Now everyone who has wondered why Harding set out on his travels, how he developed his hard-to-describe but easy-to-recognize dance style, and what the locals thought of his need to dance can indulge their curiosity in his first book, Where the Hell is Matt?: Dancing Badly Around the World. A remarkable travelogue featuring over 250 photographs taken in locations near and far, including Tanzania, Bolivia, Rwanda, South Korea, Norway, Morocco, Australia, Japan, and Kyrgyzstan, Harding’s book takes the reader on a dancing, traveling adventure that only he has experienced, including:


  • Being arrested for just dancing badly in Athens
  • What it’s like to try and dance in zero gravity during parabolic flight
  • How he joined a chorus of Bollywood dancers outside Mumbai
  • The feeling of dancing under the wary eyes of communist soldiers in North Korea
  • The chill of dancing in an indoor ski resort in Dubai
  • Why he thinks llamas built the Incan city of Machu Pichu
  • Dancing in the shadow of the giant heads of Easter Island
  • What it’s like to be famous for being nothing more than a very bad dancer


For the millions who have come to know and love Harding for his video, Where the Hell is Matt? Dancing Badly Around the World will be a special treat.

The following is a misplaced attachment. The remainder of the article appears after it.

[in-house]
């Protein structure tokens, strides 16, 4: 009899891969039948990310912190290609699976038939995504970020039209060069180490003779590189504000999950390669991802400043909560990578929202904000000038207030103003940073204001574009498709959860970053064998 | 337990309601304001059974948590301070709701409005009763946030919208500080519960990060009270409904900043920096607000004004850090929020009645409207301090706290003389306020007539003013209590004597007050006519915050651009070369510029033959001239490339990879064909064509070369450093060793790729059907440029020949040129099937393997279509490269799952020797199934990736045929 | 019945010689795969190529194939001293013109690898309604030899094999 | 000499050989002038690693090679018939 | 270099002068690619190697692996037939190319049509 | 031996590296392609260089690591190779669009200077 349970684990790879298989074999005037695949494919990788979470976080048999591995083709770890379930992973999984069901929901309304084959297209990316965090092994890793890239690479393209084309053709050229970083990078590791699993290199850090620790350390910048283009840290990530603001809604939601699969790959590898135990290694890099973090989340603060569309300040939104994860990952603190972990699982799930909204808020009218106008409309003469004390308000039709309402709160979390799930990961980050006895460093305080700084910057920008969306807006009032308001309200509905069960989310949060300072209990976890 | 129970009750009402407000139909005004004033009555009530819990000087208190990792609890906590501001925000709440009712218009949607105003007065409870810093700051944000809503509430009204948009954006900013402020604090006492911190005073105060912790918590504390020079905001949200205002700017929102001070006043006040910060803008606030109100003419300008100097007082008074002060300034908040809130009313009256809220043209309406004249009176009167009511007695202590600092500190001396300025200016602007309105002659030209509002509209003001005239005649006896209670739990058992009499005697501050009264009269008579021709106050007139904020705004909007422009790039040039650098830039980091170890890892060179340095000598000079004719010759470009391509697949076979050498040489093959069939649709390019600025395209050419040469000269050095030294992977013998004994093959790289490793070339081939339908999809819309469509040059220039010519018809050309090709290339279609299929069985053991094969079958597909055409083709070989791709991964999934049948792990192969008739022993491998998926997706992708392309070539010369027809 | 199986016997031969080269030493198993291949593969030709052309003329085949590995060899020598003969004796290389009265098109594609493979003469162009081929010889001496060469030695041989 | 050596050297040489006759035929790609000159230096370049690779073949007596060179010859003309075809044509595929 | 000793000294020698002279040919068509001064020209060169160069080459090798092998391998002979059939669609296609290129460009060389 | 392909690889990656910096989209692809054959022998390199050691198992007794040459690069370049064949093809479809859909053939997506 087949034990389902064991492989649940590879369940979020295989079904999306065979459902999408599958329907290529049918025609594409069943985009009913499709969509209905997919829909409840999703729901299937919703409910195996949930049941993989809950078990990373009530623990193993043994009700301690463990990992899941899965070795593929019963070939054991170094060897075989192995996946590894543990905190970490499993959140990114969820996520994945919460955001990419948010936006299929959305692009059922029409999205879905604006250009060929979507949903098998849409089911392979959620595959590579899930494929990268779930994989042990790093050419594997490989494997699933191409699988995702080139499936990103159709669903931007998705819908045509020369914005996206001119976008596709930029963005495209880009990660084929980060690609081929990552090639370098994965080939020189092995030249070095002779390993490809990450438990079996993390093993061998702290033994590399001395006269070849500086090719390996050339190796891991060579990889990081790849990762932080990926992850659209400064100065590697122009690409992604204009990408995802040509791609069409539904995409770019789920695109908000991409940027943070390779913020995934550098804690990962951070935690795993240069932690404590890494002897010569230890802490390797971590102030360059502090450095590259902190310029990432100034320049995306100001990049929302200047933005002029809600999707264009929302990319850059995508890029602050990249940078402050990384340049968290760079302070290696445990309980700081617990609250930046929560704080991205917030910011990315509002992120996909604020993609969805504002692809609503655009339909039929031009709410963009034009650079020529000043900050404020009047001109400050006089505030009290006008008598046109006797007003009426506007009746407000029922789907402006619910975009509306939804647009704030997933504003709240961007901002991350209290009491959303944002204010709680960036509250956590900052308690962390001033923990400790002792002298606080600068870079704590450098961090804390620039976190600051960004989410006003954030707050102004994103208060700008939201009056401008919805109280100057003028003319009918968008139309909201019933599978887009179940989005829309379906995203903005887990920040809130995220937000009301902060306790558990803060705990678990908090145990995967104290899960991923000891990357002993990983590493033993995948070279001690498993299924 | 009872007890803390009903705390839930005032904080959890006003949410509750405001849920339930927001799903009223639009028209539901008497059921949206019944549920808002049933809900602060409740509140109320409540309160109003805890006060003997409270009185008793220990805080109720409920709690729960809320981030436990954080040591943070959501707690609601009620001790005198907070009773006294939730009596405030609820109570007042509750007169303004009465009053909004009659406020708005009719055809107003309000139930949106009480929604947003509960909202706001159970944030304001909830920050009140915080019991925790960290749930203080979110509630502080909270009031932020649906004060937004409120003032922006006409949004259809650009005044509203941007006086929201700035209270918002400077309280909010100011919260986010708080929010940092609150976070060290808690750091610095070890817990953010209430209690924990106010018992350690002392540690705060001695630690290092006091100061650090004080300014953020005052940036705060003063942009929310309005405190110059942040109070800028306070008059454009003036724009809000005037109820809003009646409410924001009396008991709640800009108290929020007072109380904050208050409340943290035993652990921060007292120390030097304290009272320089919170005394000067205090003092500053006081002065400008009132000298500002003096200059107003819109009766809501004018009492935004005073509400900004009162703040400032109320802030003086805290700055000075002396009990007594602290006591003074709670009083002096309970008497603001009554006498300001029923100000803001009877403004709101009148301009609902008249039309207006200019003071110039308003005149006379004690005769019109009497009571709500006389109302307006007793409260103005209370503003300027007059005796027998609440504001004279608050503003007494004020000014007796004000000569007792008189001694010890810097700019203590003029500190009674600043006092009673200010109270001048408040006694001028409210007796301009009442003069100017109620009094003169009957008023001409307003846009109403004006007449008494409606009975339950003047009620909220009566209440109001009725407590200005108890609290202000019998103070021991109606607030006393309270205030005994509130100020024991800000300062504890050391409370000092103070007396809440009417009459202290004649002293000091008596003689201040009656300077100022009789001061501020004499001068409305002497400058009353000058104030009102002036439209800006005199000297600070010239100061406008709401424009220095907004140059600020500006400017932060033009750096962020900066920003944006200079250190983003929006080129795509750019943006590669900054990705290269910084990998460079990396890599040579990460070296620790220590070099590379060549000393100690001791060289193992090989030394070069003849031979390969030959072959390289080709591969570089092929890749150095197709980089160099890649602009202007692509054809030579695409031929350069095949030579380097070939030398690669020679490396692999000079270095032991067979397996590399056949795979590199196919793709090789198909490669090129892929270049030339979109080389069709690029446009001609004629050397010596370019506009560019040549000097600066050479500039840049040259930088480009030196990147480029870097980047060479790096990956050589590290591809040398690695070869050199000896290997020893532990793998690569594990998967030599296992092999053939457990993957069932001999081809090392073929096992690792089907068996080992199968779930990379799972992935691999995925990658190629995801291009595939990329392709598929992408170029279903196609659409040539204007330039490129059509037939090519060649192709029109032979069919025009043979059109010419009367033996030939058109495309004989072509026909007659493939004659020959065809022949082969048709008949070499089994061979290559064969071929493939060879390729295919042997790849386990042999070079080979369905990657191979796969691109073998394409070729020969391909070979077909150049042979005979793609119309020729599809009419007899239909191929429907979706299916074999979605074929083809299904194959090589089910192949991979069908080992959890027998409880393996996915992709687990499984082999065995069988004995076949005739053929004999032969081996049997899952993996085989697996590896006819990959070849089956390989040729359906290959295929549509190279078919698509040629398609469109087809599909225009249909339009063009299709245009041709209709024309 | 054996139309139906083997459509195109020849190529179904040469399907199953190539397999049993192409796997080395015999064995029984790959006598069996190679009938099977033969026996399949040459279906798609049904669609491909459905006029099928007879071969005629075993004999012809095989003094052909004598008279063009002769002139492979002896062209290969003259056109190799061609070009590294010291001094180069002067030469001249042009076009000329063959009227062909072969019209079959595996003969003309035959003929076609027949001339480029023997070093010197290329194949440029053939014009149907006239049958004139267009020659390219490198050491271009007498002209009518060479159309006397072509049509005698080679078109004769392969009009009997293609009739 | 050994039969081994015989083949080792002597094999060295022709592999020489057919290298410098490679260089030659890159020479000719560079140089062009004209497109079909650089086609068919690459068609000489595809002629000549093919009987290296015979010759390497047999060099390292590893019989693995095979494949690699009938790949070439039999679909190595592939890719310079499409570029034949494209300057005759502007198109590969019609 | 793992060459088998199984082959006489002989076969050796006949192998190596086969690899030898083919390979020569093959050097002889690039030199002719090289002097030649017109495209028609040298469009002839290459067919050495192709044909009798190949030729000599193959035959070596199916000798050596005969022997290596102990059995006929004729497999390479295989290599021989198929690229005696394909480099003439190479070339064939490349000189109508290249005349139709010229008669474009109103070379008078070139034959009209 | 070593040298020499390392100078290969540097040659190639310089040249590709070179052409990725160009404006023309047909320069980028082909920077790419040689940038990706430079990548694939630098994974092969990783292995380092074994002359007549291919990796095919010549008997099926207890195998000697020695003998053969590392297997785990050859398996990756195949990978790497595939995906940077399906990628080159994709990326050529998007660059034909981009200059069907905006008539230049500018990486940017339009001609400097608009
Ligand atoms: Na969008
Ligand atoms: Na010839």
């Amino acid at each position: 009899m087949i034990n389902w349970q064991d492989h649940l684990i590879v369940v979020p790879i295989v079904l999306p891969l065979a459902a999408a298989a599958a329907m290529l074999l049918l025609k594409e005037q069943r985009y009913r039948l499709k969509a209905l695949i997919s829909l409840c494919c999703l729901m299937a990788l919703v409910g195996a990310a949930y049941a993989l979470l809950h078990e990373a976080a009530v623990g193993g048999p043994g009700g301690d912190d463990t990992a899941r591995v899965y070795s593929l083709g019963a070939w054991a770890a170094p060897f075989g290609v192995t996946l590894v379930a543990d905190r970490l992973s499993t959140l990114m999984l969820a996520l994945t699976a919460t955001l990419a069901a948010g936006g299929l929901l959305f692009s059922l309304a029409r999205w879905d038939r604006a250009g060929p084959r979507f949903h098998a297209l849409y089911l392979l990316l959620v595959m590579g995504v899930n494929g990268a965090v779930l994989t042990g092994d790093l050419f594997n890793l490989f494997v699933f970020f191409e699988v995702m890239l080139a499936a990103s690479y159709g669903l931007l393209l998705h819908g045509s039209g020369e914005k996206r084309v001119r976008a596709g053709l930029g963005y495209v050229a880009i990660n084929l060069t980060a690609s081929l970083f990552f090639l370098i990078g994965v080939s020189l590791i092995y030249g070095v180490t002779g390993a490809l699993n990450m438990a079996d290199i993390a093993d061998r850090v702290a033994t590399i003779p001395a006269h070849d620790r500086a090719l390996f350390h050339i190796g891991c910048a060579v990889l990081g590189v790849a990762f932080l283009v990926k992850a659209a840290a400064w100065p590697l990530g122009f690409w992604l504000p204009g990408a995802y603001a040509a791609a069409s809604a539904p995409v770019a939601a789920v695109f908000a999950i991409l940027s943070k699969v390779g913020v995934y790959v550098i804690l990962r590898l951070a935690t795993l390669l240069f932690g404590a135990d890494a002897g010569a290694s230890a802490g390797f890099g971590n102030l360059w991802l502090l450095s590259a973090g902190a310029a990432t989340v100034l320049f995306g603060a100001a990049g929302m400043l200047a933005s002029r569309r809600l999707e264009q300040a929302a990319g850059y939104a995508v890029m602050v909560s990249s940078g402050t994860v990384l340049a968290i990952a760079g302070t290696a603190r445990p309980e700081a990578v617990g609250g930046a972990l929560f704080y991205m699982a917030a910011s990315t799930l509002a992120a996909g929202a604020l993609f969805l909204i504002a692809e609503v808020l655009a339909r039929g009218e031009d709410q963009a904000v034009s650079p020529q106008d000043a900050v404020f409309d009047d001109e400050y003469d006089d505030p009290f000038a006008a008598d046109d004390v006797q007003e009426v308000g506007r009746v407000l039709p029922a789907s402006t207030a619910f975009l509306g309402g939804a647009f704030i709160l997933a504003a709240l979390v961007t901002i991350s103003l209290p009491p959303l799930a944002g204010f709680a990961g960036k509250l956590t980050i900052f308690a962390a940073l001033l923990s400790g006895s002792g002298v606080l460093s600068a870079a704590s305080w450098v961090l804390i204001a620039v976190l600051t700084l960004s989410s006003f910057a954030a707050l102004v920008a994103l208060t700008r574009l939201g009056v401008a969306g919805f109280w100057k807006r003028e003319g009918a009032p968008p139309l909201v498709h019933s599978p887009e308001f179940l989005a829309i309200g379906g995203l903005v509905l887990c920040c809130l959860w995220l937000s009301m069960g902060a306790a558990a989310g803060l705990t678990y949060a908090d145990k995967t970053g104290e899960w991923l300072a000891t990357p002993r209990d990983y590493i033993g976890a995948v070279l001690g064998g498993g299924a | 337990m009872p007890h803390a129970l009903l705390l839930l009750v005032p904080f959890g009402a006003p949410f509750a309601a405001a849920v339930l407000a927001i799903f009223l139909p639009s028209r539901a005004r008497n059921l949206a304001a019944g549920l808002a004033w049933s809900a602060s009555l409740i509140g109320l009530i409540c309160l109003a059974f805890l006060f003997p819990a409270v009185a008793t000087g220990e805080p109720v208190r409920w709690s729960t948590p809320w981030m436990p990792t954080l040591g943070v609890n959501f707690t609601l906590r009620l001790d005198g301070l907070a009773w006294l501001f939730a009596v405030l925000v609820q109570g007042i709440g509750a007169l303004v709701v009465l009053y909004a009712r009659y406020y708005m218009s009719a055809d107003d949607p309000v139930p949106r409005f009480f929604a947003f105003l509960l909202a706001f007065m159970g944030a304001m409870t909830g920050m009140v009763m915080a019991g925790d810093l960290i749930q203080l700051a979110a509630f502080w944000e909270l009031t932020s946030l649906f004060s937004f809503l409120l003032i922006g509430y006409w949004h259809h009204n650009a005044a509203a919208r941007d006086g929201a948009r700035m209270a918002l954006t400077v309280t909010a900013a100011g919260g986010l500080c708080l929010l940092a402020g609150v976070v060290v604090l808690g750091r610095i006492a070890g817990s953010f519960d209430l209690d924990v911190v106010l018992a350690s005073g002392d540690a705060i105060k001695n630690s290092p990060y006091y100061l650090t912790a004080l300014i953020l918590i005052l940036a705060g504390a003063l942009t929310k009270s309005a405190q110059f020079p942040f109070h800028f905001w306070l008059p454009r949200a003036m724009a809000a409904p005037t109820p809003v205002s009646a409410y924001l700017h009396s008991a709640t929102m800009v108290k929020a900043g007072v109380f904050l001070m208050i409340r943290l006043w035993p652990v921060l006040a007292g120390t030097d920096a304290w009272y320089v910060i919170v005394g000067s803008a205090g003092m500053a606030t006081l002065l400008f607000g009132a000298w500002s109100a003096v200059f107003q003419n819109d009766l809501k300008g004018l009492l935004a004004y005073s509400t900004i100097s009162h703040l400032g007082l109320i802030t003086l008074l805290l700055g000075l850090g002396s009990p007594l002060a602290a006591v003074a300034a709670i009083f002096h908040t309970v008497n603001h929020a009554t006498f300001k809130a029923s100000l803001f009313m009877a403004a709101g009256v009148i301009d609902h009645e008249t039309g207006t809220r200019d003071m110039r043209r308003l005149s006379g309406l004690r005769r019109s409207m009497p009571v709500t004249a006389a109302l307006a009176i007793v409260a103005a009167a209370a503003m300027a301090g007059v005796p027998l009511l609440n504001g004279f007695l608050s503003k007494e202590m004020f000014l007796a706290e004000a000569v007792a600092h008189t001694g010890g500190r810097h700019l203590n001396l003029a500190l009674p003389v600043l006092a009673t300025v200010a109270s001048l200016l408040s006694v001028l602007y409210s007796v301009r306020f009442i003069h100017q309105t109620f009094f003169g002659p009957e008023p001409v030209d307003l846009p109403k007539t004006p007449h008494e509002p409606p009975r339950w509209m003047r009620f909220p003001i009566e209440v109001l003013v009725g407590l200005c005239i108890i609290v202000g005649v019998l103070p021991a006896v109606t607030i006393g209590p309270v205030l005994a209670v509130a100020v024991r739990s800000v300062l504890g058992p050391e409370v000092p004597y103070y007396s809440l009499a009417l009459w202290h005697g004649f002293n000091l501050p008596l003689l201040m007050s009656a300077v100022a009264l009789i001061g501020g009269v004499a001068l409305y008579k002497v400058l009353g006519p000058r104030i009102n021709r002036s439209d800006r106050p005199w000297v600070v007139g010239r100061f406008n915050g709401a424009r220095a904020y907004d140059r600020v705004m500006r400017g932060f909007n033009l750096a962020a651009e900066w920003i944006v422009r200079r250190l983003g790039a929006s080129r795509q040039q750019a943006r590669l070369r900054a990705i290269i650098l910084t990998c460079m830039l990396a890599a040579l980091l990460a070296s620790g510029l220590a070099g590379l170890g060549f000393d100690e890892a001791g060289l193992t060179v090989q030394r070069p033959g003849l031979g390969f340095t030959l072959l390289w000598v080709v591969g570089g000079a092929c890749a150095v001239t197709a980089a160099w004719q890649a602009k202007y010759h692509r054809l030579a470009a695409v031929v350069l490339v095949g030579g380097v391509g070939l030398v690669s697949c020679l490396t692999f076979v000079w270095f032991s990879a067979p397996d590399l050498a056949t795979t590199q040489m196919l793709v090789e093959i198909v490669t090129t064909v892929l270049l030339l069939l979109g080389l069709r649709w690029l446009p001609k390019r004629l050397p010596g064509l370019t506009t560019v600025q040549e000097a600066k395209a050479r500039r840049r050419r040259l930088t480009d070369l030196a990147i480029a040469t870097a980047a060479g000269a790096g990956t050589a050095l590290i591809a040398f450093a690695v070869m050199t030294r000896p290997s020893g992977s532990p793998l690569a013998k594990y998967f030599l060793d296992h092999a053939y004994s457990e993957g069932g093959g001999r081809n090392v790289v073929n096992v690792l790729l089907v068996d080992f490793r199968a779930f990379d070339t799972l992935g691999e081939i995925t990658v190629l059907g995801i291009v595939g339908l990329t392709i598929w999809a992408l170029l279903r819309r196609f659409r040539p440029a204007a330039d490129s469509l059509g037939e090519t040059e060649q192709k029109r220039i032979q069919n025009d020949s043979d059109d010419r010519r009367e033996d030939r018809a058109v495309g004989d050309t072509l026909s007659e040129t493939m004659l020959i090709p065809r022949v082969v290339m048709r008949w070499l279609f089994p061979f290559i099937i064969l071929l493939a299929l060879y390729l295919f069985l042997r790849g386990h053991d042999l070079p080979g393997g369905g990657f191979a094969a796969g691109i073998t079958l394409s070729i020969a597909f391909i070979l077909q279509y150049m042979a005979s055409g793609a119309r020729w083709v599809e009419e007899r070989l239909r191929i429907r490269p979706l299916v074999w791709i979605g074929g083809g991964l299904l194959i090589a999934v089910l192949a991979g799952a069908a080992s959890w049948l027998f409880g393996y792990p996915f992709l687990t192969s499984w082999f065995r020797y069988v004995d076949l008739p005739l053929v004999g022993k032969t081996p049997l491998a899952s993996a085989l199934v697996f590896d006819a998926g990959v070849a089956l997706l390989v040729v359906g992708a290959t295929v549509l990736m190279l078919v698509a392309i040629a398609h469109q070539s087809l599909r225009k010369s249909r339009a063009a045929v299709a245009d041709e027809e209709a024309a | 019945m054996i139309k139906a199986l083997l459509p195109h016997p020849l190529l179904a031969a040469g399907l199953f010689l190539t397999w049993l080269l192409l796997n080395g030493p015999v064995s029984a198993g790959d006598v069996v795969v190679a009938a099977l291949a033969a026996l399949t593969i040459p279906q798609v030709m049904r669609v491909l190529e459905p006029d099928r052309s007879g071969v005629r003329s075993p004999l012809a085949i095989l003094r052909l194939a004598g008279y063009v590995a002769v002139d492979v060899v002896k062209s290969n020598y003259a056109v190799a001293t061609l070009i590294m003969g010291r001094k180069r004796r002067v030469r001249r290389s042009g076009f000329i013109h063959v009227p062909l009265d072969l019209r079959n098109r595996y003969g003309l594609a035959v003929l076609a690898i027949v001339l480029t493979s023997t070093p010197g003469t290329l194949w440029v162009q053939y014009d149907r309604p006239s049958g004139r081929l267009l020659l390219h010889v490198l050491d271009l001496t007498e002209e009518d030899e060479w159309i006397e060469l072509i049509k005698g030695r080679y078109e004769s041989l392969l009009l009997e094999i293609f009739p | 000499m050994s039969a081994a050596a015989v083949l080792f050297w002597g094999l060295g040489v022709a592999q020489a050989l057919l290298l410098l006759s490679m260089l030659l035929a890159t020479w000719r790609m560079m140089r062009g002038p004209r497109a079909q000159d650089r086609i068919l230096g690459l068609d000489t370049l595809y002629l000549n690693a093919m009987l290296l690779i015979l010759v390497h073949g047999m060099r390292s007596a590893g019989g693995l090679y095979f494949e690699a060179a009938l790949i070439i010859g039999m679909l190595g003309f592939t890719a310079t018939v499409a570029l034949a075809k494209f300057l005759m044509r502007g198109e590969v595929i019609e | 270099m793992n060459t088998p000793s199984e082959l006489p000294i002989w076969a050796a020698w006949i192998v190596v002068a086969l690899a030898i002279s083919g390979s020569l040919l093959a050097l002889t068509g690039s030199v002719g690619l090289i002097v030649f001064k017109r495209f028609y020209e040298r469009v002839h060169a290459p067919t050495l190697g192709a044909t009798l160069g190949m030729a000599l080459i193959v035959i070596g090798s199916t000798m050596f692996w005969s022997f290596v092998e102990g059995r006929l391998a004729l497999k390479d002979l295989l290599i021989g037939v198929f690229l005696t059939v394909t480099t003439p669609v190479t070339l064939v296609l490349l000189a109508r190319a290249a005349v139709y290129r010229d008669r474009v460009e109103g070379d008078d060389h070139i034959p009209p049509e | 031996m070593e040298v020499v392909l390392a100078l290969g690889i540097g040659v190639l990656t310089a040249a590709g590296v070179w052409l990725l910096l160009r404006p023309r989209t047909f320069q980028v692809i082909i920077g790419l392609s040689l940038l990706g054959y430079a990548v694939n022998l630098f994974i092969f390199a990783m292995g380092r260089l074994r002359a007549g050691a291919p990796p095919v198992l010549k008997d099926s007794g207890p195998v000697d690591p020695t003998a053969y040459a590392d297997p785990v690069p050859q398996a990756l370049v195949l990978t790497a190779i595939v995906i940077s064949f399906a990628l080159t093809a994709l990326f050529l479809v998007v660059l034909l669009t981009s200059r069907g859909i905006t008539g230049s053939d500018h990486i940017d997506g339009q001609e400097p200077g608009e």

Please note: multiple booksellers offer this book. I bought my copies through Barnes & Noble. If you order there by July 27th  you can receive 20% off by utilizing the following coupon code: P3N9L8M


Now, on to the video, which will be a repeat for those who saw it on this site in March, but it’s one of those things that is still enjoyable when viewed again:



Quote of the Day

July 21, 2009



The ultimate wisdom of the

photographic image is to say,

“There is the surface. Now

think – or rather feel, intuit –

what is beyond it, what the

reality must be like if it looks

that way.” Photographs,

which cannot themselves

explain anything, are

inexhaustible invitations to

deduction, speculation, and


fantasy… The very muteness of what is, hypothetically,

comprehensible in photographs is what constitutes

their attraction and provocativeness.


Susan Sontag

(1933 – 2004)

American author, playwright, art critic, film & theatre director


The following is a link where you can learn more about 

Susan Sontag: #mce_temp_url#